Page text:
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Flexible Benefit Plan/Flexible Spending Accounts (FSAs)

A Flexible Spending Account allow an employee to set aside a portion of earnings to pay for qualified expenses as established in the cafeteria plan, most commonly for medical expenses but often for dependent care or other expenses. Money deducted from an employee’s pay into a FSA is not subject to payroll taxes, resulting in substantial payroll tax savings.

Health Reimbursement Arrangements (HRAs)

Health Reimbursement Arrangements are IRS-sanctioned programs that allow an employer to set aside funds to reimburse medical expenses paid by participating employees. Using a HRA yields “tax advantages to offset health care costs” for both employees as well as employers. HRAs must be funded solely by an employer and contributions cannot be paid through a voluntary salary reduction agreement (i.e., a cafeteria plan). There is no limit on the employer’s contribution, which is excluded from the employee’s income.

Health Savings Accounts (HSAs)

Health Savings Account are tax-advantaged medical savings accounts available to individuals enrolled in a high-deductible health plan (HDHP). The funds contributed to a (HSA) are not subject to federal income tax at the time of deposit. Unlike a Flexible Spending Account (FSA), funds roll over and accumulate year to year if not spent. HSAs are owned by the individual, which differentiates them from company-owned Health Reimbursement Arrangements (HRAs) that are an alternate tax-deductible source of funds paired with either HDHPs or standard health plans. HSA funds may currently be used to pay for qualified medical expenses at any time without federal tax liability or penalty.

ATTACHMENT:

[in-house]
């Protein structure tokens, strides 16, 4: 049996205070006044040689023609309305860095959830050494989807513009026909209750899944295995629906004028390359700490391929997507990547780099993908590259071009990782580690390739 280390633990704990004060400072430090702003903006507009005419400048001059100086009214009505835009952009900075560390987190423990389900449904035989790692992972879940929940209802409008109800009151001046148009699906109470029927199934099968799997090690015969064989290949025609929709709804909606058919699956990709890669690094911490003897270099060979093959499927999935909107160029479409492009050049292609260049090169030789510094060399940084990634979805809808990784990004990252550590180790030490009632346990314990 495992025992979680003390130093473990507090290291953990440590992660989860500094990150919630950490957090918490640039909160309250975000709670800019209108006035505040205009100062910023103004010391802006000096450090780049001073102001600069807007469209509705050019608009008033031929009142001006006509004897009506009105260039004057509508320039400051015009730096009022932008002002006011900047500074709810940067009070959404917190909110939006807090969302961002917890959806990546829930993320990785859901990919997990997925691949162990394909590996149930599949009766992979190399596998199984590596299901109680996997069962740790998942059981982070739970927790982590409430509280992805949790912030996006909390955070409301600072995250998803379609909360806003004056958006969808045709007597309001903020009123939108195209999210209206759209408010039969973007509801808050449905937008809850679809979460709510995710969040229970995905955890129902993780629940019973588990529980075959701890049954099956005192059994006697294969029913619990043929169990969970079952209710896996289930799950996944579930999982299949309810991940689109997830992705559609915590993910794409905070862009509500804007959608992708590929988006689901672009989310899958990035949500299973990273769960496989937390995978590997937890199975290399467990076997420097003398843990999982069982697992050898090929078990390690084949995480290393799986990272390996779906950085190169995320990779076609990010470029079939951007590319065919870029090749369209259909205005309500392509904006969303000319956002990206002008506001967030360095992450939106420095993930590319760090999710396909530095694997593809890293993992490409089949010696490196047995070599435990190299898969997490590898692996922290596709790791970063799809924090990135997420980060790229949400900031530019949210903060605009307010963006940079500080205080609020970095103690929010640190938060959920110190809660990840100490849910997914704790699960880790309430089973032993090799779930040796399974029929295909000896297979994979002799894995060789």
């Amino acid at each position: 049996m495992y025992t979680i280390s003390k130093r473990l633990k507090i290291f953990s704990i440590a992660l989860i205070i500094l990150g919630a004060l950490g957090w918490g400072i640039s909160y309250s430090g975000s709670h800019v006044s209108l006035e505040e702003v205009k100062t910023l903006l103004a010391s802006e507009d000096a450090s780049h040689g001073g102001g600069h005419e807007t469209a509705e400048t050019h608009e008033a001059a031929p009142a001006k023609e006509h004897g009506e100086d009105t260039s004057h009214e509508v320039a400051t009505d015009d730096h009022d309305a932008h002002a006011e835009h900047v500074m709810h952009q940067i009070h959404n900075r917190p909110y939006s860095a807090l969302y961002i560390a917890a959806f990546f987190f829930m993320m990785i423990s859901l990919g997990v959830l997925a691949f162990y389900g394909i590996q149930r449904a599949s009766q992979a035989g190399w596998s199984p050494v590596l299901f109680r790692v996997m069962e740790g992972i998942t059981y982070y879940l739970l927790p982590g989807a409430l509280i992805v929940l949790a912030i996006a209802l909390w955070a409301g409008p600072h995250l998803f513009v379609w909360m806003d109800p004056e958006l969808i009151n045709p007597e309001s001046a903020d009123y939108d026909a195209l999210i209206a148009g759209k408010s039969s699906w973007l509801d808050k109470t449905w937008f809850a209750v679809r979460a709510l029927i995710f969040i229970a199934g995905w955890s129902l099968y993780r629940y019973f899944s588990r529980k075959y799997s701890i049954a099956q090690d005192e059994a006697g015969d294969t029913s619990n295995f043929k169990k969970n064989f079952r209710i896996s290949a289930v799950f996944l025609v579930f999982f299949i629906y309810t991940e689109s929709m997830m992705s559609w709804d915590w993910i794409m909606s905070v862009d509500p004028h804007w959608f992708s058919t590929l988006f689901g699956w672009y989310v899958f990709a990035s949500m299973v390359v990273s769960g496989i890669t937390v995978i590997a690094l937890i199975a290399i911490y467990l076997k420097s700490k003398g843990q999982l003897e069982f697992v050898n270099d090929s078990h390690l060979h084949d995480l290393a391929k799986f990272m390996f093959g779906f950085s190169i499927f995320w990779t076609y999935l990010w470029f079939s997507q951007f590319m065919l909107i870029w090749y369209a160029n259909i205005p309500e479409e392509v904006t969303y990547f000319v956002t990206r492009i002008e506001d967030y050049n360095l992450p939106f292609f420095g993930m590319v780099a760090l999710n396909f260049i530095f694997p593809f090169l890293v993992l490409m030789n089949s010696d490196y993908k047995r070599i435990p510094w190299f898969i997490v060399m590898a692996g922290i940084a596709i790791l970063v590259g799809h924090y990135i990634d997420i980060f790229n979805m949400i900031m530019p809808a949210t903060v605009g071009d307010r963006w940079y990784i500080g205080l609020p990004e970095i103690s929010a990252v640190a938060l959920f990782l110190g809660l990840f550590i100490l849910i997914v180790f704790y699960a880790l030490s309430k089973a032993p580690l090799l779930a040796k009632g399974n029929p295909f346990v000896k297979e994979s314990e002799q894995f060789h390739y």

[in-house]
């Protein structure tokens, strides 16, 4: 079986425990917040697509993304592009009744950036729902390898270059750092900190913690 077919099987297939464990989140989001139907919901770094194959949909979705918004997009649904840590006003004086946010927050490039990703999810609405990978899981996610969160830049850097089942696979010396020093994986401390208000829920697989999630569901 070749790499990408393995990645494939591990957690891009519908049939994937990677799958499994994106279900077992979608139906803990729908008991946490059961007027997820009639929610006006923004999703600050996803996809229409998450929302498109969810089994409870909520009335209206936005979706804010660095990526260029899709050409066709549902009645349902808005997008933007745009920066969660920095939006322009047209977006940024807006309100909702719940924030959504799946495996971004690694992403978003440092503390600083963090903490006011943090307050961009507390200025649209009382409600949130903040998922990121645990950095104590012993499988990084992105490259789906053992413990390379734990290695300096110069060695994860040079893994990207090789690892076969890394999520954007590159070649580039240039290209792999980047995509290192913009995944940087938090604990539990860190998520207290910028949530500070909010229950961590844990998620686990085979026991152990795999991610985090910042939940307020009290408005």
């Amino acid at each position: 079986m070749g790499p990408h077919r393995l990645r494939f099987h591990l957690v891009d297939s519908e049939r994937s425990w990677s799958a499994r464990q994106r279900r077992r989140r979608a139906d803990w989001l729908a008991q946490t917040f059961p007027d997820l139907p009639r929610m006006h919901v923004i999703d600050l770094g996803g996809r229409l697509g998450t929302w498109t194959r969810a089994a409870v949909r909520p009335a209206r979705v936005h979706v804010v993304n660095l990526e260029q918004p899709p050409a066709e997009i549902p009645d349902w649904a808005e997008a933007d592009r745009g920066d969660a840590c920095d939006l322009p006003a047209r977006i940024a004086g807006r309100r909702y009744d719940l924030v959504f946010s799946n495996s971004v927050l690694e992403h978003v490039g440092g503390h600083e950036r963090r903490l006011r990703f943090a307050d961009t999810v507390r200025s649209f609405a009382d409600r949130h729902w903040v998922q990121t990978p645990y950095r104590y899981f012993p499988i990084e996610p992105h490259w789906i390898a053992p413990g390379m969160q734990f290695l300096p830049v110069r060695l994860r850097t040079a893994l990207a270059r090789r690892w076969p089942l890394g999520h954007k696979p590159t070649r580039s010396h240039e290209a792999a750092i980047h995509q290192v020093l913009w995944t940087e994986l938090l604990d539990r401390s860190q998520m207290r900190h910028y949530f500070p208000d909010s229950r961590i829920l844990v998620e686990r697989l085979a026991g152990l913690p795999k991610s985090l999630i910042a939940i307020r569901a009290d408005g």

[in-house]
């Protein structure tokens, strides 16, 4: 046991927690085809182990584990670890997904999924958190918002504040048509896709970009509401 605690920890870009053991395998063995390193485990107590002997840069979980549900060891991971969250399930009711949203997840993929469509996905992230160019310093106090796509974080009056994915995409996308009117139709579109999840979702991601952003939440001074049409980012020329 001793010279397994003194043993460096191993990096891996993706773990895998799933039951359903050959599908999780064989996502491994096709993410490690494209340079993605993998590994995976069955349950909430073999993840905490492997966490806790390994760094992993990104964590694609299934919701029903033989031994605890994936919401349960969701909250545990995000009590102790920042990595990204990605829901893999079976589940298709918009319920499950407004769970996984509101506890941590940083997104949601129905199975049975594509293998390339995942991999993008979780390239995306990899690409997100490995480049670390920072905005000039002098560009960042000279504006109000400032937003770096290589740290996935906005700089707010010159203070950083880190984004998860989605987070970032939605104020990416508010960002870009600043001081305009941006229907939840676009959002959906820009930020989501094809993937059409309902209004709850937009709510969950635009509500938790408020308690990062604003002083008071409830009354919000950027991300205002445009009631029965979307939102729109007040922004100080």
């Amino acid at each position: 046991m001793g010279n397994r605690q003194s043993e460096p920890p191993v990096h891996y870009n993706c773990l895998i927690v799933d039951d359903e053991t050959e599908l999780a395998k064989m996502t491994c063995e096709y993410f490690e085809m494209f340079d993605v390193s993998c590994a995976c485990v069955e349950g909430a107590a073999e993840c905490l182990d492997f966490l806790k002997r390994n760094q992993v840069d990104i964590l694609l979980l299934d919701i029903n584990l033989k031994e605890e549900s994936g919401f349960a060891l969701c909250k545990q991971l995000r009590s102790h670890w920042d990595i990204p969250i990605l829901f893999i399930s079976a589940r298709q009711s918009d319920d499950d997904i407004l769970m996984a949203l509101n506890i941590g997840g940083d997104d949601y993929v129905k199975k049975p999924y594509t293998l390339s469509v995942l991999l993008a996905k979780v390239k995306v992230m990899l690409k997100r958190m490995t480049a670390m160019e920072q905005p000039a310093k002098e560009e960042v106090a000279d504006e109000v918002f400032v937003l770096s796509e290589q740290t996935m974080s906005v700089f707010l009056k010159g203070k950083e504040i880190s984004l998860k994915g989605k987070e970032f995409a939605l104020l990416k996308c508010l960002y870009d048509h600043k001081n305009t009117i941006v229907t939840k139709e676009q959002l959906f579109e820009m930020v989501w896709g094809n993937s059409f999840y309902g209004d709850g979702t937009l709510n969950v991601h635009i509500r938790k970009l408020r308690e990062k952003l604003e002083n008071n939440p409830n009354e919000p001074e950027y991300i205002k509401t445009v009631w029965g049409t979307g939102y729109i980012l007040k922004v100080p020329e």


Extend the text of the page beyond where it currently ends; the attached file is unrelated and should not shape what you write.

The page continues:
Transportation Benefit Plans

An employer may provide transportation benefits to their employees that are tax free up to a certain limit. The two types of qualified transportation benefits are (1) transit passes and van pooling and (2) parking. Bike commuters can also be reimbursed for certain expenses. While a commuter benefits program offers a convenient way for employees to lower their commuting costs by utilizing pretax dollars to pay for commuting costs, the program also offers an employer the ability to enhance their benefits package with an incentive that can be used to attract and retain qualified employees particularly in areas with transit access.

COBRA Administration

COBRA gives employees and their families who lose their health insurance the right to choose to continue group health benefits provided by their group health plan for limited periods of time under certain circumstances such as voluntary or involuntary job loss, reduction in work hours, transition between jobs, death, divorce, and other life events. Qualified individuals may be required to pay the entire premium for coverage up to 102 percent of the cost to the plan.